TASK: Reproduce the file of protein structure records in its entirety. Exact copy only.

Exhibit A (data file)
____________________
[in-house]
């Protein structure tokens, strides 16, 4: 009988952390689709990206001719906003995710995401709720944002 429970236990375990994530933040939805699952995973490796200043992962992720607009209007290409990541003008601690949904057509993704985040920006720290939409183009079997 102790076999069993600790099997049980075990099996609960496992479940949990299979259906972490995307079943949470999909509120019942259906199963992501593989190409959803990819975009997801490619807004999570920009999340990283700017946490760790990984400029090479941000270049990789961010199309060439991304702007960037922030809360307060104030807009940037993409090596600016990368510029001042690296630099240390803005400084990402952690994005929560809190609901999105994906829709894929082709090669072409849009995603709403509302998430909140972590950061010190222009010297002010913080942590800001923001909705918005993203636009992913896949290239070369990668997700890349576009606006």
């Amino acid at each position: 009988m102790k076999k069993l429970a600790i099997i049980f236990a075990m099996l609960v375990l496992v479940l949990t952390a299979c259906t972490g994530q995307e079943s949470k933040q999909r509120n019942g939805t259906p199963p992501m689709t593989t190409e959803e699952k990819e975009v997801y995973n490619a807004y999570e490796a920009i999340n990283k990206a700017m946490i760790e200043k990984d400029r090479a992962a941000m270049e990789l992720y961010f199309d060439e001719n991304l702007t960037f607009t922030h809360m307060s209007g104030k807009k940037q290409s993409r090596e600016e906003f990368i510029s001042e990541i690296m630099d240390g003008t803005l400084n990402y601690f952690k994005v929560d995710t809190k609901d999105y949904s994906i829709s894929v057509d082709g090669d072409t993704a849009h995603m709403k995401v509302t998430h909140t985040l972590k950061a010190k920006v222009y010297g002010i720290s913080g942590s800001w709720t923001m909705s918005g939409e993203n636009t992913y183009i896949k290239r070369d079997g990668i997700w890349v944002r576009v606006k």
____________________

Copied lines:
[in-house]
């Protein structure tokens, strides 16, 4: 009988952390689709990206001719906003995710995401709720944002 429970236990375990994530933040939805699952995973490796200043992962992720607009209007290409990541003008601690949904057509993704985040920006720290939409183009079997 102790076999069993600790099997049980075990099996609960496992479940949990299979259906972490995307079943949470999909509120019942259906199963992501593989190409959803990819975009997801490619807004999570920009999340990283700017946490760790990984400029090479941000270049990789961010199309060439991304702007960037922030809360307060104030807009940037993409090596600016990368510029001042690296630099240390803005400084990402952690994005929560809190609901999105994906829709894929082709090669072409849009995603709403509302998430909140972590950061010190222009010297002010913080942590800001923001909705918005993203636009992913896949290239070369990668997700890349576009606006």
């Amino acid at each position: 009988m102790k076999k069993l429970a600790i099997i049980f236990a075990m099996l609960v375990l496992v479940l949990t952390a299979c259906t972490g994530q995307e079943s949470k933040q999909r509120n019942g939805t259906p199963p992501m689709t593989t190409e959803e699952k990819e975009v997801y995973n490619a807004y999570e490796a920009i999340n990283k990206a700017m946490i760790e200043k990984d400029r090479a992962a941000m270049e990789l992720y961010f199309d060439e001719n991304l702007t960037f607009t922030h809360m307060s209007g104030k807009k940037q290409s993409r090596e600016e906003f990368i510029s001042e990541i690296m630099d240390g003008t803005l400084n990402y601690f952690k994005v929560d995710t809190k609901d999105y949904s994906i829709s894929v057509d082709g090669d072409t993704a849009h995603m709403k995401v509302t998430h909140t985040l972590k950061a010190k920006v222009y010297g002010i720290s913080g942590s800001w709720t923001m909705s918005g939409e993203n636009t992913y183009i896949k290239r070369d079997g990668i997700w890349v944002r576009v606006k």